The trip that went to the dogs

by Steve Brock on May 2, 2012

Last time we looked at how having a quest or a theme for a trip or for a set of photos can add a great deal to the experience. Sometimes you start with the theme in mind. Other times, it just comes to you on the trip.

For example, on our trip to Peru last year, we hadn’t been out of the airport there for more than five minutes when we noticed the vast numbers of dogs running all around. My wife and son made a game to count all the dogs on our drive to the hotel, but they gave up after 300 – and that was within about 10 minutes.

So, here’s a small photo essay (click the photo to expand) on just a few of the dogs we encountered in Peru and an illustration of how what you discover along the way can become a theme all on its own.

Even if it means your trip ends up going to the dogs…



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How to photograph Machu Picchu

by Steve Brock on April 3, 2012

Around this same time last year, my family and I traveled to Peru. Before we left, I went online to find out details regarding taking pictures at Machu Picchu. What was the best time of day? What restrictions do they place on your camera, lenses or tripods? How big a bag can you carry with you? What filters, if any, were most useful? What angles or locations made for the best shots?

How do you find a new way of photographing someplace as iconic as Machu Picchu?

Answers to such questions (and many others) were hard to find, especially in one place. So to make it easier for anyone traveling to Machu Picchu who wants to get the best photographs possible, I’ve prepared this guide:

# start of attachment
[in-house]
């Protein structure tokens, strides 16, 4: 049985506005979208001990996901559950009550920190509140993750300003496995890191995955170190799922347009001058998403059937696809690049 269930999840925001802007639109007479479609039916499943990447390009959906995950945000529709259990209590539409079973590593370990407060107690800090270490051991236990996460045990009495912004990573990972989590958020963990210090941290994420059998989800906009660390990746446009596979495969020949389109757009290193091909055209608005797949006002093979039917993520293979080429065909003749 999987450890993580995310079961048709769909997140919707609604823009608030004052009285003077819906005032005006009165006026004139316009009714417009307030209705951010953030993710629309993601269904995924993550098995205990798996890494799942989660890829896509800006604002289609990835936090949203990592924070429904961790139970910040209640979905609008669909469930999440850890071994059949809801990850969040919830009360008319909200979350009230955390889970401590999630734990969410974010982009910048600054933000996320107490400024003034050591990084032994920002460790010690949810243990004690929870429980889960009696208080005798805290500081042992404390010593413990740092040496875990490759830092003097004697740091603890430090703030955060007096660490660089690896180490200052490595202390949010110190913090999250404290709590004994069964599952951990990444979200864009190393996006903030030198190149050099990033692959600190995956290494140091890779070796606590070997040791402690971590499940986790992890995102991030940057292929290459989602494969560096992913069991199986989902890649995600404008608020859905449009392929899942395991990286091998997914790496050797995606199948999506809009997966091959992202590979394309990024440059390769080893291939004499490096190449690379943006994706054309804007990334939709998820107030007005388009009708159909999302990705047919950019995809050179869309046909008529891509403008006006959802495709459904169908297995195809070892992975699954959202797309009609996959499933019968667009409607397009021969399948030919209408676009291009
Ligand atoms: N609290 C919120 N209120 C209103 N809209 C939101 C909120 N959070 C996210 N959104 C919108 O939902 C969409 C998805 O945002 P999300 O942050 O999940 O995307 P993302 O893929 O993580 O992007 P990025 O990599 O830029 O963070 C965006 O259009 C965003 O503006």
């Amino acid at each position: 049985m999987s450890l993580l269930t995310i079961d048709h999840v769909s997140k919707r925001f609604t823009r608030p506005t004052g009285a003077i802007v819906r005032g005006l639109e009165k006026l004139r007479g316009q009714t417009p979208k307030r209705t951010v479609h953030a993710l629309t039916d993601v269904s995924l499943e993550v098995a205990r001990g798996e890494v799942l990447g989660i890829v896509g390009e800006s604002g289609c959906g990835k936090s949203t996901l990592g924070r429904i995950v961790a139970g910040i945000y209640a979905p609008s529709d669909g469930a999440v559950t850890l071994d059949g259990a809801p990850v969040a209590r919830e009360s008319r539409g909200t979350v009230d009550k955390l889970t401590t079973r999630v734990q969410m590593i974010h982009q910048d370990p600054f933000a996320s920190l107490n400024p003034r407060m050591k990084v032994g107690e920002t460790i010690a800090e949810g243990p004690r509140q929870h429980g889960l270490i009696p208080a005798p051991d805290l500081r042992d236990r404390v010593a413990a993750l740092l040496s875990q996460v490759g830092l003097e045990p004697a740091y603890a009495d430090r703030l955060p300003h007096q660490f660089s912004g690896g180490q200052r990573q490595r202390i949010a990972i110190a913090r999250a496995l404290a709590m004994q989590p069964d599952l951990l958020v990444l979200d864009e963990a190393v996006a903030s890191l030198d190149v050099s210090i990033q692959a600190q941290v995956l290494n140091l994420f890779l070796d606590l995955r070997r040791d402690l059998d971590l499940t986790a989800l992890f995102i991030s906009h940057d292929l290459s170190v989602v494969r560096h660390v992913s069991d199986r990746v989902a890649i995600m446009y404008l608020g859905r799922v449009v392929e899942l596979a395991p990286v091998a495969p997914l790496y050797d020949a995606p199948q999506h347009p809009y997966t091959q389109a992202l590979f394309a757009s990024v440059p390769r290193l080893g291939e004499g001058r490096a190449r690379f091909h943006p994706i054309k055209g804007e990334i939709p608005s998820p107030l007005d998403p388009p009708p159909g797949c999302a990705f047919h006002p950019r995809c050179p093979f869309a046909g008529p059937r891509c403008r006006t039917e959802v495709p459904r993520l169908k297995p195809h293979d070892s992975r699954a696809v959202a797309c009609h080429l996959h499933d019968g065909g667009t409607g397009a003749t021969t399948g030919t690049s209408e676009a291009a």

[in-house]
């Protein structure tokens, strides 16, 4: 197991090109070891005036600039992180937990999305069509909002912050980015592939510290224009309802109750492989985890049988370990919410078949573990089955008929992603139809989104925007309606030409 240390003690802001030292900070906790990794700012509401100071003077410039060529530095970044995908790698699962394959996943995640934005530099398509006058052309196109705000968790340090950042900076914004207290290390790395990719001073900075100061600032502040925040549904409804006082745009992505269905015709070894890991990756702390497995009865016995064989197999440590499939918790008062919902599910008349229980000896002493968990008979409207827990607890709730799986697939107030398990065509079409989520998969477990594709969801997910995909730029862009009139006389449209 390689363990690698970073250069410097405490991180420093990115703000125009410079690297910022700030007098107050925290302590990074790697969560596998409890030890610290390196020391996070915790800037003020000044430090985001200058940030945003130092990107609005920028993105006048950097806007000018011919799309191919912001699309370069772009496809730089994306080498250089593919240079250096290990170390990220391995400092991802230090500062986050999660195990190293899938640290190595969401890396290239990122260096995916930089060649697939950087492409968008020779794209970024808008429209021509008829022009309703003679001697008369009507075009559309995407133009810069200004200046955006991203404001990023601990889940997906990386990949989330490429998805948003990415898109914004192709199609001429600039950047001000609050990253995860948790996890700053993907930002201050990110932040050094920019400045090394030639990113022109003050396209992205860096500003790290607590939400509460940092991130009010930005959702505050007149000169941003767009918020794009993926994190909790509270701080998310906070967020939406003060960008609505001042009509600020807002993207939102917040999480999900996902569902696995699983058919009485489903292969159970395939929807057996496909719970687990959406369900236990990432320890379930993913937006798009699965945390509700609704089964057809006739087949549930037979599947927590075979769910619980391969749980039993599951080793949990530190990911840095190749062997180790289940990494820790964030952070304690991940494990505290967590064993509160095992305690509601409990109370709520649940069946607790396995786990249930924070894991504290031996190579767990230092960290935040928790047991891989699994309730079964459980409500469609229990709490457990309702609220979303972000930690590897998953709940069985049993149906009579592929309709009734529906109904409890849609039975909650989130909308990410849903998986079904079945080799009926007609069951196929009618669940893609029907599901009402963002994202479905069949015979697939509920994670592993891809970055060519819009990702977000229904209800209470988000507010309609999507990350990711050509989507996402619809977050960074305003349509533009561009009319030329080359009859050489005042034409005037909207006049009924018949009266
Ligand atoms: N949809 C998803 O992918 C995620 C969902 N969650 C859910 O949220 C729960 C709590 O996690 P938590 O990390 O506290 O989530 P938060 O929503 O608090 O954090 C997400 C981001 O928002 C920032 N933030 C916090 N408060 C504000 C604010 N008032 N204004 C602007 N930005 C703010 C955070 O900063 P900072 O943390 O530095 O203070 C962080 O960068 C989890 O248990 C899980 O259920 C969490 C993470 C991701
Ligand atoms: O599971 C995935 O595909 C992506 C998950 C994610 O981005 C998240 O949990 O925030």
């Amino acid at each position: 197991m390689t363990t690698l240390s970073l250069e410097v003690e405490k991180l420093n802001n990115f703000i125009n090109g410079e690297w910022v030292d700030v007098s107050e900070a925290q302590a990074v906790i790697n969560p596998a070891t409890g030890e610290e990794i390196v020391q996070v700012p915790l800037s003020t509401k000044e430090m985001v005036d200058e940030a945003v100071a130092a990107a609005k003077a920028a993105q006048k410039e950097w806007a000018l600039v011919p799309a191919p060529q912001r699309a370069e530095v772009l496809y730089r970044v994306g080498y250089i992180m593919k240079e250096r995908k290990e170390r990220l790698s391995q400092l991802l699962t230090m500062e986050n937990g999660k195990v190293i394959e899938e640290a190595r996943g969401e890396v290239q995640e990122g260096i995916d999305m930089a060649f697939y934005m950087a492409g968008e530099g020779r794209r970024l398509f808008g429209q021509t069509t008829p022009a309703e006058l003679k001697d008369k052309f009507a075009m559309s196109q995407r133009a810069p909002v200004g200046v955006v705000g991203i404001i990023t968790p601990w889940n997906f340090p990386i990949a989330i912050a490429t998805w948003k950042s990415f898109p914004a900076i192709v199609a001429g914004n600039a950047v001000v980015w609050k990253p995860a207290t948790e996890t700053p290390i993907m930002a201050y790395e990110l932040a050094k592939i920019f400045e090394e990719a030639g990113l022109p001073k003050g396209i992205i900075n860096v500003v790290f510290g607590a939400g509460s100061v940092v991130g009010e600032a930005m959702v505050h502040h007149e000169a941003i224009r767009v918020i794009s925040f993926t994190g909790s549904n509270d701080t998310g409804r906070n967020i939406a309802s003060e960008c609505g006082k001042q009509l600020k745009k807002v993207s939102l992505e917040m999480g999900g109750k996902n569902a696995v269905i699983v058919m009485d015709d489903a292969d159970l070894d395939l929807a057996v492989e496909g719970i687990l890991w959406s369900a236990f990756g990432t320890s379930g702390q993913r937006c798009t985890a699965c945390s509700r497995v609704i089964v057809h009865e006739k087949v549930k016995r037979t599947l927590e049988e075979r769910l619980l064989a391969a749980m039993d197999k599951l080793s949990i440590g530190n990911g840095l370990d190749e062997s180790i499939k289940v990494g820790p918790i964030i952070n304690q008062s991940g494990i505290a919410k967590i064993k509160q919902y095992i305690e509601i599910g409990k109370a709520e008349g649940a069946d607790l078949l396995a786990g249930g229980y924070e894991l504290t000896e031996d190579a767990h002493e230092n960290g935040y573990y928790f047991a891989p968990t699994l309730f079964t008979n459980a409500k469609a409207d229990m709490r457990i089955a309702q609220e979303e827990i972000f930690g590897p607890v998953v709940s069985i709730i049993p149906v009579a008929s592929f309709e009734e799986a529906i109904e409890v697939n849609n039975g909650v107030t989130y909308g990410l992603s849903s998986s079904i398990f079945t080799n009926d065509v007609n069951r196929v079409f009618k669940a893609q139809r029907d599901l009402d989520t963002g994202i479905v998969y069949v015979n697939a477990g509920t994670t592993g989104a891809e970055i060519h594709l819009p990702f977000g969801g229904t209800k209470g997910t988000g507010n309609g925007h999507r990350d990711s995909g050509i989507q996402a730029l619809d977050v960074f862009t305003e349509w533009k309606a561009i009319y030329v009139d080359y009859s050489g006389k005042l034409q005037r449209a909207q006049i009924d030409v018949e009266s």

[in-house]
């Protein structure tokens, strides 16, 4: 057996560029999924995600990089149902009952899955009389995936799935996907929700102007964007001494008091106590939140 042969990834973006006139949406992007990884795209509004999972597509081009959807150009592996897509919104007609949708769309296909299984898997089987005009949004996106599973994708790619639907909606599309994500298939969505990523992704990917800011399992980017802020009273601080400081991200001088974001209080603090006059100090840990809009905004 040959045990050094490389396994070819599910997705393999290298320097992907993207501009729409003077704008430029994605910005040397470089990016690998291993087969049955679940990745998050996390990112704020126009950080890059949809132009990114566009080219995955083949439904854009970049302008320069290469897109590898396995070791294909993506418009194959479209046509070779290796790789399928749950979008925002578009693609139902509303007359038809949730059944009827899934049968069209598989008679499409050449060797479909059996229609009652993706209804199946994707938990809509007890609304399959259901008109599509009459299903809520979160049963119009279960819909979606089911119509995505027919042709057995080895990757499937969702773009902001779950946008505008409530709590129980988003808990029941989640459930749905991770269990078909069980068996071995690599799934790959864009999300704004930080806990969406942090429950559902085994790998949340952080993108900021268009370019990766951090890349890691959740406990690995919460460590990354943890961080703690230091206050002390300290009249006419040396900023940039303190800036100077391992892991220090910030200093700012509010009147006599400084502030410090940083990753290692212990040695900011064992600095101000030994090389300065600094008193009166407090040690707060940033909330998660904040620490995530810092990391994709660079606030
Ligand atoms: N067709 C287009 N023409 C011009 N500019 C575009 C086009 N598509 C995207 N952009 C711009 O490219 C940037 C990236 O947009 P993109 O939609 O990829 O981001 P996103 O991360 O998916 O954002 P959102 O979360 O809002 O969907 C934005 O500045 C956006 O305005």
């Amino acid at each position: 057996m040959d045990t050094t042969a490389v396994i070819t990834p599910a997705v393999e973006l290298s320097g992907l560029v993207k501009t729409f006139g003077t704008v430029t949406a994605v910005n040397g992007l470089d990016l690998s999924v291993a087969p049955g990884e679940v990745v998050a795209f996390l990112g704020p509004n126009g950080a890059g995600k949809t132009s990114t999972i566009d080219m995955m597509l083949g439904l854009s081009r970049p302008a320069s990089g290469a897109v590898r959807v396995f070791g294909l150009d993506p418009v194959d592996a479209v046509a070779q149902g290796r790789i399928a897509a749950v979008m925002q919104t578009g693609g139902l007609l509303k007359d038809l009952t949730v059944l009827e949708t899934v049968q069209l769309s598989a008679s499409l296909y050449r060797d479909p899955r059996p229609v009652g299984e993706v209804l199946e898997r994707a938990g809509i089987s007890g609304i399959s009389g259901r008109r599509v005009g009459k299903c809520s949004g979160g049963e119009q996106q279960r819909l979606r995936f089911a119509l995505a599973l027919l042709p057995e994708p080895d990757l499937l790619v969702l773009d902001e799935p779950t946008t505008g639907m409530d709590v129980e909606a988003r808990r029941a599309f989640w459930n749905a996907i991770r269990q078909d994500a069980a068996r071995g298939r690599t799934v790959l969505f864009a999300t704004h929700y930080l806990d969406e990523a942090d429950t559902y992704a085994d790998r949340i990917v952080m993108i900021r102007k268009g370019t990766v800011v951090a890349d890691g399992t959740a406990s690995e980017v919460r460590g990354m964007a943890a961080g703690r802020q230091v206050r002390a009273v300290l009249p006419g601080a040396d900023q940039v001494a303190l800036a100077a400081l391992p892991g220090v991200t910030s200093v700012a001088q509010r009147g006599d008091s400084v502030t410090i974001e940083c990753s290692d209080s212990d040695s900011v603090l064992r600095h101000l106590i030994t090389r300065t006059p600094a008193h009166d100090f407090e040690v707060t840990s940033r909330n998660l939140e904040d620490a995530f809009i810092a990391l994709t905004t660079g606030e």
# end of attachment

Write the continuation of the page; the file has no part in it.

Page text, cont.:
How to Photograph Machu Picchu

You can link to it directly above, or find it in the Tips and Tools section here on The Meaningful Traveler.

But wait! There’s more!

You may be thinking, “That’s great, but I have as much of a chance of getting to Machu Picchu as I do of spelling it correctly without help.” So you may assume this guide is as relevant to you as socks are to someone wearing flip-flops.

Not so.

This is actually a guide on how to take great travel photos anywhere. I just happen to use Machu Picchu as the example. So if you want to get better shots on your next trip, take a look.

Who knows? If you follow these tips for taking better travel photographs, you may find that your trip turns out to be – could it be? – even more meaningful. And if not, well, you’ll still have better images to show your friends…

So take a look and let me know what you think. If you have any tips for taking great travel pictures, share them as well.

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Rest and relaxation – Part 2

by Steve Brock on November 3, 2011

Last time we saw that I have this tendency to succumb to tourist panic, that condition that causes us (or at least me) to freak out on a trip, concerned I won’t see it all. I know it is stupid to feel this way, so why do I still do it?

When you plan your own days, you rarely plan on the small discoveries like this street in Cusco, Peru that blends Incan stonework (on the bottom right) with later Spanish buildings on top and on the left.

Peace of mind.

Or rather, the absence of it.

Many of us go on trips to relax. We hang around the pool or on the beach with a cold drink. Our only concerns relate to SPF and how to avoid poking our eye out with that little umbrella in the drink.

At least that’s the way we think it will be.

But no matter how relaxed we may be on the outside, without peace of mind, we just lie there, listening to the waves…and worrying about all those issues we thought we had left at home.